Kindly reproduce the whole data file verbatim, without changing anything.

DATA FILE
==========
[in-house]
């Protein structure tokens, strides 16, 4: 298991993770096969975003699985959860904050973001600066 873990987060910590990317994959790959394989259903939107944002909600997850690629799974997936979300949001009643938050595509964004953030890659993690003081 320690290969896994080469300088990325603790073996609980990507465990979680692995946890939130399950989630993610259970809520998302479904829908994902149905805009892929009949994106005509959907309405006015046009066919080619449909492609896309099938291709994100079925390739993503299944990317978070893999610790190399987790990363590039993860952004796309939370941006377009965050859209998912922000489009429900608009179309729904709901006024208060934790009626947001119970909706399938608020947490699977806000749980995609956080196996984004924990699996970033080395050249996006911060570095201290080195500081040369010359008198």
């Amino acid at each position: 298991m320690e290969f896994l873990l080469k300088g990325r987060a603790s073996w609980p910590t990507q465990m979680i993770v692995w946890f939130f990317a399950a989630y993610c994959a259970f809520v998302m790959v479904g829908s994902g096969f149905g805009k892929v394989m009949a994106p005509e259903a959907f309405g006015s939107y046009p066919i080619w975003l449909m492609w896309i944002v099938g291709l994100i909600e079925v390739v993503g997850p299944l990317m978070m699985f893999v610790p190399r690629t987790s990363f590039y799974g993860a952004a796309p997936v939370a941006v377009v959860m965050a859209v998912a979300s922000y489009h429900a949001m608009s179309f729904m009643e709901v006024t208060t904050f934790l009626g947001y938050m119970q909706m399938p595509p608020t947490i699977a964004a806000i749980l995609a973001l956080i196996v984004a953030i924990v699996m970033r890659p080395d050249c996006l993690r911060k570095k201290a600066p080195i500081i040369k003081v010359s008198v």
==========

[in-house]
């Protein structure tokens, strides 16, 4: 298991993770096969975003699985959860904050973001600066 873990987060910590990317994959790959394989259903939107944002909600997850690629799974997936979300949001009643938050595509964004953030890659993690003081 320690290969896994080469300088990325603790073996609980990507465990979680692995946890939130399950989630993610259970809520998302479904829908994902149905805009892929009949994106005509959907309405006015046009066919080619449909492609896309099938291709994100079925390739993503299944990317978070893999610790190399987790990363590039993860952004796309939370941006377009965050859209998912922000489009429900608009179309729904709901006024208060934790009626947001119970909706399938608020947490699977806000749980995609956080196996984004924990699996970033080395050249996006911060570095201290080195500081040369010359008198």
């Amino acid at each position: 298991m320690e290969f896994l873990l080469k300088g990325r987060a603790s073996w609980p910590t990507q465990m979680i993770v692995w946890f939130f990317a399950a989630y993610c994959a259970f809520v998302m790959v479904g829908s994902g096969f149905g805009k892929v394989m009949a994106p005509e259903a959907f309405g006015s939107y046009p066919i080619w975003l449909m492609w896309i944002v099938g291709l994100i909600e079925v390739v993503g997850p299944l990317m978070m699985f893999v610790p190399r690629t987790s990363f590039y799974g993860a952004a796309p997936v939370a941006v377009v959860m965050a859209v998912a979300s922000y489009h429900a949001m608009s179309f729904m009643e709901v006024t208060t904050f934790l009626g947001y938050m119970q909706m399938p595509p608020t947490i699977a964004a806000i749980l995609a973001l956080i196996v984004a953030i924990v699996m970033r890659p080395d050249c996006l993690r911060k570095k201290a600066p080195i500081i040369k003081v010359s008198v």